In a communist country, since virtually all decisions are ultimately the province of government, coercion pervades every aspect of life. If you don't like your apartment and the government declines to grant you a different one, your only choices are to accede to it's judgement or begin plotting the violent overthrow of the government. The same would apply if you don't like your job, or would like to go on vacation to a destination of your choice, or have your writing published. Effectively, such a society offers its citizens a dichotomous choice between total submission and violent suppression.
I used to say that Jesus was a communist. After all, he advised the rich to give their wealth away to the poor. If everyone followed that policy, the distribution of wealth would be equalized. He said that the meek would inherit the Earth. Again and again he stood up for the weak and disenfranchised while castigating the wealthy and powerful. Those seem to echo statements of communistic ideals. So, it seemed logical enough to shock religious conservatives by saying that Jesus was, in fact, a communist.
I have since realized that I was wrong about that. Communism, at least as envisioned by Marx and implemented in the 20th century, was proposed as a form of government, and hence, was a policy of violent coercion. Jesus on the other hand was a consistent proponent of nonviolence. Even though Jesus advised the young rich man to sell his possessions and give to the poor, he did not advise his followers to forcibly take from the rich and give the spoils to the poor. The former shows that Jesus embraced the ethics of charity and equity, the latter however shows that he did not go so far as to endorse what we would call communism.
This example highlights the distinction I am trying to draw. Most American liberals would equate government mandated charity with charity itself. That is, if a person opposes the use of government to redistribute wealth, then they must lack empathy for the poor and disagree with the basic principle of charity. But the endorsement of voluntary charity and the endorsement of charity mandated by use of force require two fundamentally different ethical considerations. While most people would agree that putting money in the cup of a poor old beggar was a good and kind act, only a smaller subset of people would agree that standing alongside the beggar with a stick and threatening to break the ribs of any passerby who does not put money in the cup is also a good and kind act. I'm not saying that an argument cannot be made for the latter act, just that it's important to recognize the distinction between the two.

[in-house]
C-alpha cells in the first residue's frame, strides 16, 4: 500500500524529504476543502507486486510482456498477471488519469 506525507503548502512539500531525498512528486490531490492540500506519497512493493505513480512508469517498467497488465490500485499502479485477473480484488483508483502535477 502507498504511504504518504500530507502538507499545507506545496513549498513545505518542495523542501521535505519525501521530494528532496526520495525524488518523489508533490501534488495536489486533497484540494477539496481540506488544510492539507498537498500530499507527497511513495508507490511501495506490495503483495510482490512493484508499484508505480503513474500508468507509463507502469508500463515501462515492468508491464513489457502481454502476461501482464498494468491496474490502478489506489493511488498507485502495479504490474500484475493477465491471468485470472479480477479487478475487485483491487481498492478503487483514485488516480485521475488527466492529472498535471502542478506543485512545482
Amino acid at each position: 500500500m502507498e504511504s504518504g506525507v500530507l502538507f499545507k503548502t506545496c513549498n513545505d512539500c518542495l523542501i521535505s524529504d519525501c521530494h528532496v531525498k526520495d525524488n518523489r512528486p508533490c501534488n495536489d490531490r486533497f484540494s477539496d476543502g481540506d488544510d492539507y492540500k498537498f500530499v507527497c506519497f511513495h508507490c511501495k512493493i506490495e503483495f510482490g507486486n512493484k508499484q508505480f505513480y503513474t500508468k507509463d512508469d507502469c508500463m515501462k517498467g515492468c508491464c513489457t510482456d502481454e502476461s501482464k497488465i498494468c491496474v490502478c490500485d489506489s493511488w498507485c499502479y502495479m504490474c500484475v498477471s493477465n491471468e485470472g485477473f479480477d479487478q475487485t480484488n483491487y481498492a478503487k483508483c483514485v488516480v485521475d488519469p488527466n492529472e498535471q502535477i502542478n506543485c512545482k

In fact I would suggest that the entire purpose of civil disobedience is to illuminate this distinction by bringing the violent nature of government to the fore. As long as everyone just goes along, it's relatively easy for most people to support a law or policy. But if some people publicly and visibly disobey and force the government to use it's coercive power to bring them into line, suddenly a lot of other people become much less comfortable supporting the policy. They may agree with the law in principle, but find it hard to support hurting people and locking them up to achieve the goal.
Thoreau argued that “under a government which imprisons any unjustly, the true place for a just man is also a prison.” Thoreau observed that disobedience to government is exceedingly rare because we “dread the consequences to [our] property and families of disobedience to it." If you oppose the war on drugs, or the war in Iraq, or any other policy, Thoreau would have you light up a joint on the capital steps or refuse to pay your taxes until that policy ends. There are very few causes for which the majority would tolerate the imprisonment of even a small minority in this way. Though Thoreau would argue that it would be morally correct for you to throw yourself into the gears even if you doubted it would change the policy. If people consistently followed this approach and acted their conscience, government would do far less than it does today. Because there are very few issues about which people feel strongly enough to deprive their fellow citizens of life and liberty. While we seem to feel quite comfortable threatening our fellow citizens, most of us are bluffing.